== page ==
Mission Accomplished-Leadership Lessons from a Space Shuttle Commander

Would you trust your team with your life? Will your team trust YOU with theirs? These are the environments in which Space shuttle crew operate. Space Shuttle ventures rely on the mutual trust between the crew members and the trust in their leader: the space shuttle commander. Space shuttle ventures are extremely risky. The crew aren’t sure if they will even see their families ever again. Why would someone willingly take such huge risks? They aren’t doing this for themselves. They are aligned to a mission that’s much bigger than themselves. And the job of aligning the crew with the mission at hand rests on the space shuttle commander and the country’s leadership. For e.g. President John F. Kennedy’s address to the nation and the crew of Apollo 11 helped them align to a mission bigger than themselves – “One of National Pride” to ensure victory in Space over the soviets. President Kennedy did a spectacular job as a leader- He recognized the talent that was resident within his country and realized that it was just a matter of “Marshalling the national resources required”. He urged congress to “commit” to a goal and specified a clear timeline to achieve the goal- of landing a man on the moon within a decade.

Earlier this year i had the honor of meeting Colonel Rick Searfoss, Commander- Space Shuttle- Colombia, and a Pilot on two space trips aboard Space Shuttle Colombia and Atlantis. He was commander of the most complex space mission ever. His leadership led to one of NASA’s most successful space missions ever: sterling results with a $500 million dollar project on a $2 billion national asset. He is currently a speaker on a mission : “To share the leadership, execution excellence, teamwork, and innovation lessons of human space flight to empower organizations to achieve out-of-this-world results!” . He is also the author of “Lift Off” a book about how an astronaut commander learnt to lead the way and focuses on the concept of “Purposeful Leadership”.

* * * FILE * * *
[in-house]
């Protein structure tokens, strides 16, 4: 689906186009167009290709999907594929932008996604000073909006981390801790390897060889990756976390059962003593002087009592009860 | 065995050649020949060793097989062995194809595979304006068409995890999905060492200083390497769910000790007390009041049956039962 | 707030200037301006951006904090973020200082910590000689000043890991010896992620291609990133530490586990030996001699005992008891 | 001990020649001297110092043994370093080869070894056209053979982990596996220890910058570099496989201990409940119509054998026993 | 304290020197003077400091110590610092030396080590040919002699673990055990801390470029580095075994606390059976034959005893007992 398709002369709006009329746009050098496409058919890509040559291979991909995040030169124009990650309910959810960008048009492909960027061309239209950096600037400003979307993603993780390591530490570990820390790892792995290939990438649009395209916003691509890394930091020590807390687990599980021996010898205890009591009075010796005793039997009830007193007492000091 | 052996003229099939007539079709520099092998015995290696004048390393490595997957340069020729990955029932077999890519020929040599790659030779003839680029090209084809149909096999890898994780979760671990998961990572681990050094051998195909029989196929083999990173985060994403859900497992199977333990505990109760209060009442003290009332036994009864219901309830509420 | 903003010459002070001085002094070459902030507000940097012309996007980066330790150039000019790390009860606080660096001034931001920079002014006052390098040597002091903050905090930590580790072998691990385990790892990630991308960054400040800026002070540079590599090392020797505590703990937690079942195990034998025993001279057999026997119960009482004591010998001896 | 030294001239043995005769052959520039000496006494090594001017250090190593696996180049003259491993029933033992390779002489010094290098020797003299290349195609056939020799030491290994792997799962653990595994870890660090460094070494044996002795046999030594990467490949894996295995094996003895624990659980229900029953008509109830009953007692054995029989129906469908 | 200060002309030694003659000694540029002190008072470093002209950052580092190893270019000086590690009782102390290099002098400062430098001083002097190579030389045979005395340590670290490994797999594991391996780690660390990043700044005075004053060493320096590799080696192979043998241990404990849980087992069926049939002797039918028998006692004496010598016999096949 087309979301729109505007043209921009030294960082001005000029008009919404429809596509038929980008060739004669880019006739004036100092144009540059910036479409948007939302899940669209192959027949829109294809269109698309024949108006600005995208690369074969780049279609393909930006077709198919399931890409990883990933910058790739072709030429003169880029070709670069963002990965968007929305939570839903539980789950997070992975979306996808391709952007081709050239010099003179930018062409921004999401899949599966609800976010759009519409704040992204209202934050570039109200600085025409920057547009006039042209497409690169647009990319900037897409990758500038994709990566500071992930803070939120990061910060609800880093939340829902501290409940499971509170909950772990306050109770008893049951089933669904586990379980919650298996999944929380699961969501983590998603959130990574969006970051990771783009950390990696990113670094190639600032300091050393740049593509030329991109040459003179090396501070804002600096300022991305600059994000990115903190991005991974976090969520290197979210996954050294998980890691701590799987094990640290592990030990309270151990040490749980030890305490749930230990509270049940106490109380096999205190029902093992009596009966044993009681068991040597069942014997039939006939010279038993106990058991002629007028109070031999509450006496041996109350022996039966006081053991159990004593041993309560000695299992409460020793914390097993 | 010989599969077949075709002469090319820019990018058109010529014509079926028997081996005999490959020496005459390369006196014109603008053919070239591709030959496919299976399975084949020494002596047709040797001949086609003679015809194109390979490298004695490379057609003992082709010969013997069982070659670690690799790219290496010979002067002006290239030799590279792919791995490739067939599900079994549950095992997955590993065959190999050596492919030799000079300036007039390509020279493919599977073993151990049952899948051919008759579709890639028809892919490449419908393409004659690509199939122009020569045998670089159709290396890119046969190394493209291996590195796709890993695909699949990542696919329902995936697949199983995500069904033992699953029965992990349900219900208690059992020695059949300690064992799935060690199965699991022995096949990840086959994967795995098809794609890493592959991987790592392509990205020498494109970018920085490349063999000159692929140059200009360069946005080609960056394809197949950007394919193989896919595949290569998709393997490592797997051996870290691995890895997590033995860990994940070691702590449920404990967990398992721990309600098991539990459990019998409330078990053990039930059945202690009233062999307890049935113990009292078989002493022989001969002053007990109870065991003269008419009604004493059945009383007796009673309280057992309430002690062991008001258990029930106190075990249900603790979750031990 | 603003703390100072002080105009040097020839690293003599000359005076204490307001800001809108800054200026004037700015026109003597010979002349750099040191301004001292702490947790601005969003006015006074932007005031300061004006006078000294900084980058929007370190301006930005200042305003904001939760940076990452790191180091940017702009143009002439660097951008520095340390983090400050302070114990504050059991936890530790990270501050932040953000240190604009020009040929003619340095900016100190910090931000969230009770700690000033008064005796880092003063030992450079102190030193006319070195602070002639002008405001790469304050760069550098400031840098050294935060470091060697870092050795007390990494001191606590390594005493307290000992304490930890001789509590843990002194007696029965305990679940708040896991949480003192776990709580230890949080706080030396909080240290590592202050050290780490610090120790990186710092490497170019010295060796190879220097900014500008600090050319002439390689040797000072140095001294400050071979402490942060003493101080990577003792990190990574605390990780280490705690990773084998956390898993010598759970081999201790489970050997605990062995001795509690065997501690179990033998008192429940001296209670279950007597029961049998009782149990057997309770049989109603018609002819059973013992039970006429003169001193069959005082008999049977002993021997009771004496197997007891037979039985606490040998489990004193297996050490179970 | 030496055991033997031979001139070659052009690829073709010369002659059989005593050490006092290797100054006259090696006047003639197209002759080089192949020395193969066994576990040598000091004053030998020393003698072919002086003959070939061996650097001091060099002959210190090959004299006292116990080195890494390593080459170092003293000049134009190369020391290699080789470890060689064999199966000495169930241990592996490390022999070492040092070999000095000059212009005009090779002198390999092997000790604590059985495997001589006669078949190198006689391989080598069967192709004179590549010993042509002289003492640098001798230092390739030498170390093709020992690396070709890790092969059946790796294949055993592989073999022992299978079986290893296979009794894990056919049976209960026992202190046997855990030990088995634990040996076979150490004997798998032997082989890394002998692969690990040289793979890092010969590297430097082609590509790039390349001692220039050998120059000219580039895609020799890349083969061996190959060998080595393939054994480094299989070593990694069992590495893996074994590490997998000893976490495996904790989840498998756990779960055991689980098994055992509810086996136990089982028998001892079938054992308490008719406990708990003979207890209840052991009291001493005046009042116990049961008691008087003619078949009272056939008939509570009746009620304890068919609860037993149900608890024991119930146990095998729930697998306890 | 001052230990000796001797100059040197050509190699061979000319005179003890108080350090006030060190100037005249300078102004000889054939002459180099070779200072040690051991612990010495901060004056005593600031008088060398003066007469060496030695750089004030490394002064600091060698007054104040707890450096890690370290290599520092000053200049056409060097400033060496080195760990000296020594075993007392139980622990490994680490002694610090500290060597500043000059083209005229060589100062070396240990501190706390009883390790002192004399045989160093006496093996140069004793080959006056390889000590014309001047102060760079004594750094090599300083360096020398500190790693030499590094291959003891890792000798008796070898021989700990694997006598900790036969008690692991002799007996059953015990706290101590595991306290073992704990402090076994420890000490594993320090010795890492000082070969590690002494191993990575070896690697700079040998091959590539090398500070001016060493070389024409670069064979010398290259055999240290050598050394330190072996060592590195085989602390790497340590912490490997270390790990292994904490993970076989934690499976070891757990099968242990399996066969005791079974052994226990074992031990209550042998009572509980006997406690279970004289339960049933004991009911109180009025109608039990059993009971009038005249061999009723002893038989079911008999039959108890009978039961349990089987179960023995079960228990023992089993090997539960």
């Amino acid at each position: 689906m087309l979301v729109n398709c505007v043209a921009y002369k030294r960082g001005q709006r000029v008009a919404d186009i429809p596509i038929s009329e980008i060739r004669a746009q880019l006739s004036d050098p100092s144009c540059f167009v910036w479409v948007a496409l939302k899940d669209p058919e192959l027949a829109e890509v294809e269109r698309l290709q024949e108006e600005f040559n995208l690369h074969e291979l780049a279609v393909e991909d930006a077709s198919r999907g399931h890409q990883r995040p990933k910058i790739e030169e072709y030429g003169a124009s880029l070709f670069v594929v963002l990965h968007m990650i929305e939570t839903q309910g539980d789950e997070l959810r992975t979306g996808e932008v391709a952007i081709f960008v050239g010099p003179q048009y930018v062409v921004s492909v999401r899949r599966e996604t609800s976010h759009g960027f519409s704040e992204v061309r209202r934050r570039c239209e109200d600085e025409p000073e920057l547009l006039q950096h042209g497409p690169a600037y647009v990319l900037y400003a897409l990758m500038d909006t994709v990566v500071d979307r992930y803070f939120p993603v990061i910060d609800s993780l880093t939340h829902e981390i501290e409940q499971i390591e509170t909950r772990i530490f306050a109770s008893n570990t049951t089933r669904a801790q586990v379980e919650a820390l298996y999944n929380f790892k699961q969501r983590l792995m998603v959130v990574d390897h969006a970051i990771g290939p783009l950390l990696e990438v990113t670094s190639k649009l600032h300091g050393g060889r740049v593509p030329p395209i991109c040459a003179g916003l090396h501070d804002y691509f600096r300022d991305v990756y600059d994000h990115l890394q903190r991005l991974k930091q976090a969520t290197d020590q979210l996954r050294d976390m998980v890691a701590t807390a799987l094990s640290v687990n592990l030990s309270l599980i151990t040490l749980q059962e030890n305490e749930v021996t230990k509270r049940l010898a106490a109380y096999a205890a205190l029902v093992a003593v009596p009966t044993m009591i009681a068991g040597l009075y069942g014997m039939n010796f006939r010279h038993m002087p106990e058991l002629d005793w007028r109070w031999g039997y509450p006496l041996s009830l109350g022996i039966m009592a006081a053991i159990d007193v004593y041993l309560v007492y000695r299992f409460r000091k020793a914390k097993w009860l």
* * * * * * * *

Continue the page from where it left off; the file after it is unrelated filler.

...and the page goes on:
In his book, Rick introduces 12 leadership principles aligned around “4Ps” based on his experience @ NASA.

Here’s a brief summary for each of these principles categorized into the 4 Ps: (Excerpt from Rick Searson’s Synoposis of his book)

Purpose- The Why – The Foundation

Purposeful Execution Principle 12: Choose the Hard: Actively seeking and embracing difficult challenges gives powerful initial direction, informs the vision, and encourages the team.

Purposeful Execution Principle 11: Make the mission matter: A meaningful cause in service to others inspires team members to deeply commit to mission accomplishment.

People – The Who: Results don’t happen automatically

Purposeful Execution Principle 10: Work the Matrix: Constant care of the matrix of both internal and external relationships amplifies team unity and leverages effective collaboration.

Purposeful Execution Principle 9: Build Total Trust: More than any single factor, a high-trust culture enables capturing people’s best efforts and contributions to meet the most challenging commitments.

Perspective: The How

Purposeful Execution Principle 8: Balance the orbit: A positive yet reality-grounded perspective sets the stage for highest team member engagement, productivity, and results.

Purposeful Execution Principle 7: Tether to Principles: Adherence to values-based principles contains drift and systematically keeps execution on track during preparation, action, and follow-through.

Program: The What, Where and When

Purposeful Execution Principle 6: Create Objective-Centric Operations: Achieving correctly defined, well developed, and suitably emphasized objectives empowers the team to fulfill the mission, turning vision into reality.

Purposeful Execution Principle 5: Pace it Perfectly: Pushing ahead diligently with a long-range view, opportunities orientation, and optimal pace fosters the responsiveness to stay ahead of problems and competitors

Purposeful Execution Principle 4:Prepare Diligently and Constantly: Deep preparation and guarding against complacency in planning, training, and briefing accelerate the team into effective action.

Purposeful Execution Principle 3: Drive awareness and learning: Peak productivity requires superb knowledge and competence, strong situational awareness, and a relentless drive to improve.

Purposeful Execution Principle 2: Persist to prevail: Leading all the way to successful completion requires tenacious persistence, acting in alignment with objectives, wisely mitigating risks, and patiently adjusting operations.

Purposeful Execution Principle 1: Propel Accountability for Results: Execution excellence requires dedicated, realtime, and total accountability, principled adaptability, and a disciplined debriefing mindset. 

Rick’s phenomenal experience as a Space shuttle commander offers incredible insights into leadership, execution, crisis management and life. I would highly recommend his book: Liftoff: An Astronaut Commander’s Countdown For Purpose Powered Leadership

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